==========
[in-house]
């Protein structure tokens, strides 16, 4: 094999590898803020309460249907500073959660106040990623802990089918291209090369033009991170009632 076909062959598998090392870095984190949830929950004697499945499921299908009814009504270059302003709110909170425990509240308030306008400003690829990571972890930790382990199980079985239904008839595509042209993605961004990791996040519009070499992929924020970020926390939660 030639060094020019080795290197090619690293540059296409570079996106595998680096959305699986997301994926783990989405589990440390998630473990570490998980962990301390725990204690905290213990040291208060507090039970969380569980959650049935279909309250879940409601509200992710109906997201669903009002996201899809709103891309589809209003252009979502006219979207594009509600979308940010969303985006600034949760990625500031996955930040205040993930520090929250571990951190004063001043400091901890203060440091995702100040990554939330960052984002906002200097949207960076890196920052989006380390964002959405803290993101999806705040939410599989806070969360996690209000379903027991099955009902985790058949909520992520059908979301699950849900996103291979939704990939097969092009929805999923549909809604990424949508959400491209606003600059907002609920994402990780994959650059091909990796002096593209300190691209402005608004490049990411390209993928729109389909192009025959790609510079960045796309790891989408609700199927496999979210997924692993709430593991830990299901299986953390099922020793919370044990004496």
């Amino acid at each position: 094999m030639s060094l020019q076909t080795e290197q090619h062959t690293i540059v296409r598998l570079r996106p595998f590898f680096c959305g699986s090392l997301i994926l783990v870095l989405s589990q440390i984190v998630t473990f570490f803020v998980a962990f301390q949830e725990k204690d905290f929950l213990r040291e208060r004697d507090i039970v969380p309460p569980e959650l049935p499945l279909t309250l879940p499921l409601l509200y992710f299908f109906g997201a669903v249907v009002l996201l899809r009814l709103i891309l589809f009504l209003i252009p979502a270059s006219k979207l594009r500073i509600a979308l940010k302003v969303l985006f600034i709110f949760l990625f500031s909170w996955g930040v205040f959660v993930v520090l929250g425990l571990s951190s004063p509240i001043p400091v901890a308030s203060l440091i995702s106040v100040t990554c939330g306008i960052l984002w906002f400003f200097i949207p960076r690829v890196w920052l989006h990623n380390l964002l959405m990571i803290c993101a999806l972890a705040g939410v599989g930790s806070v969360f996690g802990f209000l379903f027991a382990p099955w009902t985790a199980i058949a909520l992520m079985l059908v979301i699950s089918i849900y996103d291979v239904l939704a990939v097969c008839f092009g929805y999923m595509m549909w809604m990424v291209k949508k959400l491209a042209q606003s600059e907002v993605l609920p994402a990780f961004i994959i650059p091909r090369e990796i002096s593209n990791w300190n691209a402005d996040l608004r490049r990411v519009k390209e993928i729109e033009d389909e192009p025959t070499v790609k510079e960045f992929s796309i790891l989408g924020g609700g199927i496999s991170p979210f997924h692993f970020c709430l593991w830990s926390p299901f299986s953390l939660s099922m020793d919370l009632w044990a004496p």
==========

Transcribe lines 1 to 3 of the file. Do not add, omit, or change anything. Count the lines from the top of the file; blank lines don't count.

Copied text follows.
[in-house]
């Protein structure tokens, strides 16, 4: 094999590898803020309460249907500073959660106040990623802990089918291209090369033009991170009632 076909062959598998090392870095984190949830929950004697499945499921299908009814009504270059302003709110909170425990509240308030306008400003690829990571972890930790382990199980079985239904008839595509042209993605961004990791996040519009070499992929924020970020926390939660 030639060094020019080795290197090619690293540059296409570079996106595998680096959305699986997301994926783990989405589990440390998630473990570490998980962990301390725990204690905290213990040291208060507090039970969380569980959650049935279909309250879940409601509200992710109906997201669903009002996201899809709103891309589809209003252009979502006219979207594009509600979308940010969303985006600034949760990625500031996955930040205040993930520090929250571990951190004063001043400091901890203060440091995702100040990554939330960052984002906002200097949207960076890196920052989006380390964002959405803290993101999806705040939410599989806070969360996690209000379903027991099955009902985790058949909520992520059908979301699950849900996103291979939704990939097969092009929805999923549909809604990424949508959400491209606003600059907002609920994402990780994959650059091909990796002096593209300190691209402005608004490049990411390209993928729109389909192009025959790609510079960045796309790891989408609700199927496999979210997924692993709430593991830990299901299986953390099922020793919370044990004496």
């Amino acid at each position: 094999m030639s060094l020019q076909t080795e290197q090619h062959t690293i540059v296409r598998l570079r996106p595998f590898f680096c959305g699986s090392l997301i994926l783990v870095l989405s589990q440390i984190v998630t473990f570490f803020v998980a962990f301390q949830e725990k204690d905290f929950l213990r040291e208060r004697d507090i039970v969380p309460p569980e959650l049935p499945l279909t309250l879940p499921l409601l509200y992710f299908f109906g997201a669903v249907v009002l996201l899809r009814l709103i891309l589809f009504l209003i252009p979502a270059s006219k979207l594009r500073i509600a979308l940010k302003v969303l985006f600034i709110f949760l990625f500031s909170w996955g930040v205040f959660v993930v520090l929250g425990l571990s951190s004063p509240i001043p400091v901890a308030s203060l440091i995702s106040v100040t990554c939330g306008i960052l984002w906002f400003f200097i949207p960076r690829v890196w920052l989006h990623n380390l964002l959405m990571i803290c993101a999806l972890a705040g939410v599989g930790s806070v969360f996690g802990f209000l379903f027991a382990p099955w009902t985790a199980i058949a909520l992520m079985l059908v979301i699950s089918i849900y996103d291979v239904l939704a990939v097969c008839f092009g929805y999923m595509m549909w809604m990424v291209k949508k959400l491209a042209q606003s600059e907002v993605l609920p994402a990780f961004i994959i650059p091909r090369e990796i002096s593209n990791w300190n691209a402005d996040l608004r490049r990411v519009k390209e993928i729109e033009d389909e192009p025959t070499v790609k510079e960045f992929s796309i790891l989408g924020g609700g199927i496999s991170p979210f997924h692993f970020c709430l593991w830990s926390p299901f299986s953390l939660s099922m020793d919370l009632w044990a004496p």